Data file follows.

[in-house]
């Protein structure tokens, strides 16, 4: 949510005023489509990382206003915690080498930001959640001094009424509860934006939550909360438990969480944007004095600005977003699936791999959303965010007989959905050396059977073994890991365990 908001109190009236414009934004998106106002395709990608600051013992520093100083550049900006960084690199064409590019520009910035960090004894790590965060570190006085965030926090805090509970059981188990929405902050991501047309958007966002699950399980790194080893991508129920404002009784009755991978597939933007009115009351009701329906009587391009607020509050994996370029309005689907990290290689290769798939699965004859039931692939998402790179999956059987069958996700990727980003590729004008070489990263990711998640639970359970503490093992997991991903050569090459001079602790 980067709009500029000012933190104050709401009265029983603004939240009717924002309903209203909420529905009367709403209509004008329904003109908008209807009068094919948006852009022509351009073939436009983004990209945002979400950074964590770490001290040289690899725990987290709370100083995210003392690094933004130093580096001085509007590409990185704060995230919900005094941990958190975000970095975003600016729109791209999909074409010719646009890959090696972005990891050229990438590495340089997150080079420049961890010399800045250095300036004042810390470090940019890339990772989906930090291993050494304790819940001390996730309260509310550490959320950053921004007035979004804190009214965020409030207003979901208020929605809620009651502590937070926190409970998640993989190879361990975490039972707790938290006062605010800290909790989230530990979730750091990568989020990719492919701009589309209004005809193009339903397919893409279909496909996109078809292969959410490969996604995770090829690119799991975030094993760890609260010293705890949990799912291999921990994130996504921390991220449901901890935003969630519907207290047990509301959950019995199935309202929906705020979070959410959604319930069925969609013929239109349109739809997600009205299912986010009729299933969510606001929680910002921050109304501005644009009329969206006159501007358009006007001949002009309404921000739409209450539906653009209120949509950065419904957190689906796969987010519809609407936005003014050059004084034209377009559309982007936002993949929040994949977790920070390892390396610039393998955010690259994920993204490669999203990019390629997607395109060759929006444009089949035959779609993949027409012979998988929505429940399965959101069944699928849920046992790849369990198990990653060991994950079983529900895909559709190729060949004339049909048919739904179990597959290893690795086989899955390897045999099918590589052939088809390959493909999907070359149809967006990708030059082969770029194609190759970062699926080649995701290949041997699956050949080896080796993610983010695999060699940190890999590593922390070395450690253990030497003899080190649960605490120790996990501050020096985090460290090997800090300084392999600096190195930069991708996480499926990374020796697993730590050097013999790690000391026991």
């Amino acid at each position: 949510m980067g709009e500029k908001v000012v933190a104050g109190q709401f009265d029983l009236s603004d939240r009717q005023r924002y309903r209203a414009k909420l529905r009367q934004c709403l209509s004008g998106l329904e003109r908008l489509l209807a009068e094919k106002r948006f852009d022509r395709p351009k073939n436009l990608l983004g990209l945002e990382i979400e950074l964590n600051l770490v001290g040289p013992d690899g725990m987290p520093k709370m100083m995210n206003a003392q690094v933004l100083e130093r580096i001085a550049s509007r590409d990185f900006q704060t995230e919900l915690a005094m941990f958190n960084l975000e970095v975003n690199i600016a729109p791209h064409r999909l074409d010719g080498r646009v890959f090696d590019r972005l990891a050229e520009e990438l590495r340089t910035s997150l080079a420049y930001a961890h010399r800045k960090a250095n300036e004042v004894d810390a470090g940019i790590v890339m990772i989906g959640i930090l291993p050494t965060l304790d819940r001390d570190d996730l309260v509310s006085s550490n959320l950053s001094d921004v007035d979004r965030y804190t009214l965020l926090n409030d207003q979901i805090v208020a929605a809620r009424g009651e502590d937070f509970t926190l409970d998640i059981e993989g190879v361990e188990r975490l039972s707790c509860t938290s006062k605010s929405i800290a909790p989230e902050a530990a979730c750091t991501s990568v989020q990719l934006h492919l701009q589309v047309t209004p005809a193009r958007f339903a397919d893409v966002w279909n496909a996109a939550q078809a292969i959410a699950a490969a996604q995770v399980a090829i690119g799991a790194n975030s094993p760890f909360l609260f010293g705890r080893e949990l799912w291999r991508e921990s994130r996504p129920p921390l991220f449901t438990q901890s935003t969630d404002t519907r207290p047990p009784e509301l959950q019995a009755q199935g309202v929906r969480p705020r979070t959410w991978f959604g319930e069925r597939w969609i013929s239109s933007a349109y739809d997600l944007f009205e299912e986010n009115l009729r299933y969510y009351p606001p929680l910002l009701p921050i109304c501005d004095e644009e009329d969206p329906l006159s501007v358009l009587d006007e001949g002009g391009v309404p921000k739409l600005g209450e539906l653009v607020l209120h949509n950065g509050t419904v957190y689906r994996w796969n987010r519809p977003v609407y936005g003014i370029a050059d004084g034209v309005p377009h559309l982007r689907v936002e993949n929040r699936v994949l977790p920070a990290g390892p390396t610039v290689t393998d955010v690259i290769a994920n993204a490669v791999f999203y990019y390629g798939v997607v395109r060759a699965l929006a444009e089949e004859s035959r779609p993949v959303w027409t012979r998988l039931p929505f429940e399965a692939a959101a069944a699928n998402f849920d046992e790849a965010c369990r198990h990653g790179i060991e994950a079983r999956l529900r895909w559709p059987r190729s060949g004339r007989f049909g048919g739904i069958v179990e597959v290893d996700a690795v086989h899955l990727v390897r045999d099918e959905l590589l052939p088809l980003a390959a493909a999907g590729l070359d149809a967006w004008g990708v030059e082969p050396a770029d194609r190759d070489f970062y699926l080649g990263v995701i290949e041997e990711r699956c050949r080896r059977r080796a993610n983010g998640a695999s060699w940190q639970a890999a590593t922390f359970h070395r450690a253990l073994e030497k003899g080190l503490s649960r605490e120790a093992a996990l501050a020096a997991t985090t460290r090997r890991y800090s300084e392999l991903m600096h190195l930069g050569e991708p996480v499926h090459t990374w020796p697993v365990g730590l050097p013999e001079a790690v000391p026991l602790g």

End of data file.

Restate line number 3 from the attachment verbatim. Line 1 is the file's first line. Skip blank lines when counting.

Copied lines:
């Amino acid at each position: 949510m980067g709009e500029k908001v000012v933190a104050g109190q709401f009265d029983l009236s603004d939240r009717q005023r924002y309903r209203a414009k909420l529905r009367q934004c709403l209509s004008g998106l329904e003109r908008l489509l209807a009068e094919k106002r948006f852009d022509r395709p351009k073939n436009l990608l983004g990209l945002e990382i979400e950074l964590n600051l770490v001290g040289p013992d690899g725990m987290p520093k709370m100083m995210n206003a003392q690094v933004l100083e130093r580096i001085a550049s509007r590409d990185f900006q704060t995230e919900l915690a005094m941990f958190n960084l975000e970095v975003n690199i600016a729109p791209h064409r999909l074409d010719g080498r646009v890959f090696d590019r972005l990891a050229e520009e990438l590495r340089t910035s997150l080079a420049y930001a961890h010399r800045k960090a250095n300036e004042v004894d810390a470090g940019i790590v890339m990772i989906g959640i930090l291993p050494t965060l304790d819940r001390d570190d996730l309260v509310s006085s550490n959320l950053s001094d921004v007035d979004r965030y804190t009214l965020l926090n409030d207003q979901i805090v208020a929605a809620r009424g009651e502590d937070f509970t926190l409970d998640i059981e993989g190879v361990e188990r975490l039972s707790c509860t938290s006062k605010s929405i800290a909790p989230e902050a530990a979730c750091t991501s990568v989020q990719l934006h492919l701009q589309v047309t209004p005809a193009r958007f339903a397919d893409v966002w279909n496909a996109a939550q078809a292969i959410a699950a490969a996604q995770v399980a090829i690119g799991a790194n975030s094993p760890f909360l609260f010293g705890r080893e949990l799912w291999r991508e921990s994130r996504p129920p921390l991220f449901t438990q901890s935003t969630d404002t519907r207290p047990p009784e509301l959950q019995a009755q199935g309202v929906r969480p705020r979070t959410w991978f959604g319930e069925r597939w969609i013929s239109s933007a349109y739809d997600l944007f009205e299912e986010n009115l009729r299933y969510y009351p606001p929680l910002l009701p921050i109304c501005d004095e644009e009329d969206p329906l006159s501007v358009l009587d006007e001949g002009g391009v309404p921000k739409l600005g209450e539906l653009v607020l209120h949509n950065g509050t419904v957190y689906r994996w796969n987010r519809p977003v609407y936005g003014i370029a050059d004084g034209v309005p377009h559309l982007r689907v936002e993949n929040r699936v994949l977790p920070a990290g390892p390396t610039v290689t393998d955010v690259i290769a994920n993204a490669v791999f999203y990019y390629g798939v997607v395109r060759a699965l929006a444009e089949e004859s035959r779609p993949v959303w027409t012979r998988l039931p929505f429940e399965a692939a959101a069944a699928n998402f849920d046992e790849a965010c369990r198990h990653g790179i060991e994950a079983r999956l529900r895909w559709p059987r190729s060949g004339r007989f049909g048919g739904i069958v179990e597959v290893d996700a690795v086989h899955l990727v390897r045999d099918e959905l590589l052939p088809l980003a390959a493909a999907g590729l070359d149809a967006w004008g990708v030059e082969p050396a770029d194609r190759d070489f970062y699926l080649g990263v995701i290949e041997e990711r699956c050949r080896r059977r080796a993610n983010g998640a695999s060699w940190q639970a890999a590593t922390f359970h070395r450690a253990l073994e030497k003899g080190l503490s649960r605490e120790a093992a996990l501050a020096a997991t985090t460290r090997r890991y800090s300084e392999l991903m600096h190195l930069g050569e991708p996480v499926h090459t990374w020796p697993v365990g730590l050097p013999e001079a790690v000391p026991l602790g």